The great actor Chadwick Boseman died last week, and it’s going to be a tremendous struggle to find a man as good as him to play Black Panther, which really was one of the best Marvel movies ever produced. With the character in mind, I thought I’d have a look at some of the appearances of Black Panther in animation building up to his explosion on film.
Fantastic Four – Prey of the Black Panther
From the semi-rebooted second season of Fantastic Four, with an amended production staff and a shift to targeting an older audience with a more dramatic and mature ongoing storyline. A giant red ape haunts the jungle, prompting T’Challa to don the outfit of the Black Panther, drawing the FF to Wakanda by subterfuge and manipulation.
Animation is pretty crappy for the time, not a real improvement from the kiddyish first season, with the main effort being making the blue costumes black with a tint of blue. It’s not helped by the OTT music either. The actors are fine, although Chuck McCann’s performance is especially campy, which considering he was excellent as disgruntled marine Leatherneck in G.I. Joe is quite disappointing. The best voice actor in the show is Keith David, playing Black Panther, who was wowing as the voice of Goliath on Disney’s Gargoyles at the time.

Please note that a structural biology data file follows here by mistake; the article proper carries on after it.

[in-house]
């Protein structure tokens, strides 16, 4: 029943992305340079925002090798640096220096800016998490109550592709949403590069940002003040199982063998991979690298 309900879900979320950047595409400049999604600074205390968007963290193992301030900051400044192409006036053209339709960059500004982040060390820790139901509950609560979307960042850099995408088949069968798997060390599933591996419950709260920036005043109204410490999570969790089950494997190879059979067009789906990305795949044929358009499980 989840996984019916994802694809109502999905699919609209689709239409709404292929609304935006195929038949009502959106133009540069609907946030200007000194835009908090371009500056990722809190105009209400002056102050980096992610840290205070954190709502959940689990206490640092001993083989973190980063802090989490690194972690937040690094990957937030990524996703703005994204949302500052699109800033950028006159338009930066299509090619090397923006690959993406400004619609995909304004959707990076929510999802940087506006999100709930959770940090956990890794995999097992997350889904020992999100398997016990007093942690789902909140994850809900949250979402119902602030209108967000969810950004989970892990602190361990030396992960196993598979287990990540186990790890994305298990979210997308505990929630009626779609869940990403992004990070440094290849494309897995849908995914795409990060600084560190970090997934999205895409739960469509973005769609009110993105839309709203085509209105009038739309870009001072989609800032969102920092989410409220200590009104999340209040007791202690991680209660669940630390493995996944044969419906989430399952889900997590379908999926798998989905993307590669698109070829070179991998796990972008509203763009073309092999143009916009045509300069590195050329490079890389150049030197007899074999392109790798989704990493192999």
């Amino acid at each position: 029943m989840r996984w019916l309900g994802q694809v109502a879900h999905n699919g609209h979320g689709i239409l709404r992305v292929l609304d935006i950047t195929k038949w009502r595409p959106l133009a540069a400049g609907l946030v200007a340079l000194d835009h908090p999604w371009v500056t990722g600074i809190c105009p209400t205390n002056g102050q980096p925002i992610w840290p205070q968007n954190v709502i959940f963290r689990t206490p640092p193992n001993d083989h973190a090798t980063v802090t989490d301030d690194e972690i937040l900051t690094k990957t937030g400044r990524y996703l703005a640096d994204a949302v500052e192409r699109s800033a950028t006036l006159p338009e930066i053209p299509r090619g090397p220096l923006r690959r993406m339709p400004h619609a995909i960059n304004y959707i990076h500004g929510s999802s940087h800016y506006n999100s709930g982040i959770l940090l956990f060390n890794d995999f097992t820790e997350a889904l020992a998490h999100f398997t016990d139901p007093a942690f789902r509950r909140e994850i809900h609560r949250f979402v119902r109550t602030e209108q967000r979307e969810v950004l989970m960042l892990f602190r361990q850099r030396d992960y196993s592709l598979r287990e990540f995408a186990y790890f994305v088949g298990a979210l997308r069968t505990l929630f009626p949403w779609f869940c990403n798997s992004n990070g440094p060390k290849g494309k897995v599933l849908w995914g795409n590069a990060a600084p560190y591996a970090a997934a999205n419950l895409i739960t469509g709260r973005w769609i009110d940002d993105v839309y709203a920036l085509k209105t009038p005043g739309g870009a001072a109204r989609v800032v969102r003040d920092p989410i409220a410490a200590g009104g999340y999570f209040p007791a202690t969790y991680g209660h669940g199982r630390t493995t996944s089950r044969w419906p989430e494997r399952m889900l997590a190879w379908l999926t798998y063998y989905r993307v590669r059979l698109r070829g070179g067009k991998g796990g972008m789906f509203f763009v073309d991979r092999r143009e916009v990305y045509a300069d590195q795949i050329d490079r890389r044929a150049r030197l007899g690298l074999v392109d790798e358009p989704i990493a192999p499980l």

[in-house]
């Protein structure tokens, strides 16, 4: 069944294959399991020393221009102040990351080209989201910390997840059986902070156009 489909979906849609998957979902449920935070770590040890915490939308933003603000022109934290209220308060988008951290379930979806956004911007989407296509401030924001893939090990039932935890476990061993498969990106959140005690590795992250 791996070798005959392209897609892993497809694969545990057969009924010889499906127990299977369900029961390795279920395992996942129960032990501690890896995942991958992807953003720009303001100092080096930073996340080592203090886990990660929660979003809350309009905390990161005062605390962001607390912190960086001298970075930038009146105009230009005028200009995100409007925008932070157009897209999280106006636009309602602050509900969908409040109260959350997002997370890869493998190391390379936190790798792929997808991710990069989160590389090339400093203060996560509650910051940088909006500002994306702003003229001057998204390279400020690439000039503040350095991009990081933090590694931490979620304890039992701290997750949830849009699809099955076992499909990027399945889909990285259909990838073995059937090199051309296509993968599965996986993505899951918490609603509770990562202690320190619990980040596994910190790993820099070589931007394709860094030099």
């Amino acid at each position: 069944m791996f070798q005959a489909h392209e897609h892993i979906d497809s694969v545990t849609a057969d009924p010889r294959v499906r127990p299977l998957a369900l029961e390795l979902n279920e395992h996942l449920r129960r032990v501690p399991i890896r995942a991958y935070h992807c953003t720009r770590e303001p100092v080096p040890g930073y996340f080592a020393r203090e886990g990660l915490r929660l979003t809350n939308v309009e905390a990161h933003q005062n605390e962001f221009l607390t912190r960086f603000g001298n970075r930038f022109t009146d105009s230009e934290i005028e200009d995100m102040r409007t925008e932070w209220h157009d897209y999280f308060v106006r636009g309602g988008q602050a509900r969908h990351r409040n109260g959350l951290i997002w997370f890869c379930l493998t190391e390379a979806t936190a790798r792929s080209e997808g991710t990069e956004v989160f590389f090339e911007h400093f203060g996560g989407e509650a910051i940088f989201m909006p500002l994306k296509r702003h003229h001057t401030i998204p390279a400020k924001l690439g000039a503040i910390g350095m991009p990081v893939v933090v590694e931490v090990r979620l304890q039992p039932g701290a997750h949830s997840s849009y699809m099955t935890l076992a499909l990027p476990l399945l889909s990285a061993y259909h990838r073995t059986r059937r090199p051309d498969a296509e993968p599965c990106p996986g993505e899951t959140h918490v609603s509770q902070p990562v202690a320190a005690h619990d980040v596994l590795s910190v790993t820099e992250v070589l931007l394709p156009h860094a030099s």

Fucked up plot, which Susan Storm calls out – why not just ask for help, rather than tricking the Four into helping him when they would’ve readily? Whiffs of killing time. Speaking of killing, someone close to T’Challa bites the bullet to justify the aiming towards the older audience as well as Klaw taking a shot to the hand as part of his origin. Batman cape for Black Panther in this show, which pales in comparison to the more straightforward leather catsuit (no pun intended). Not a great episode, they tried too much for a bit of this, a bit of that, and a bit of the other, rather than focusing on one thing and seeing it through.
Iron Man: Armored Adventures – Panther’s Prey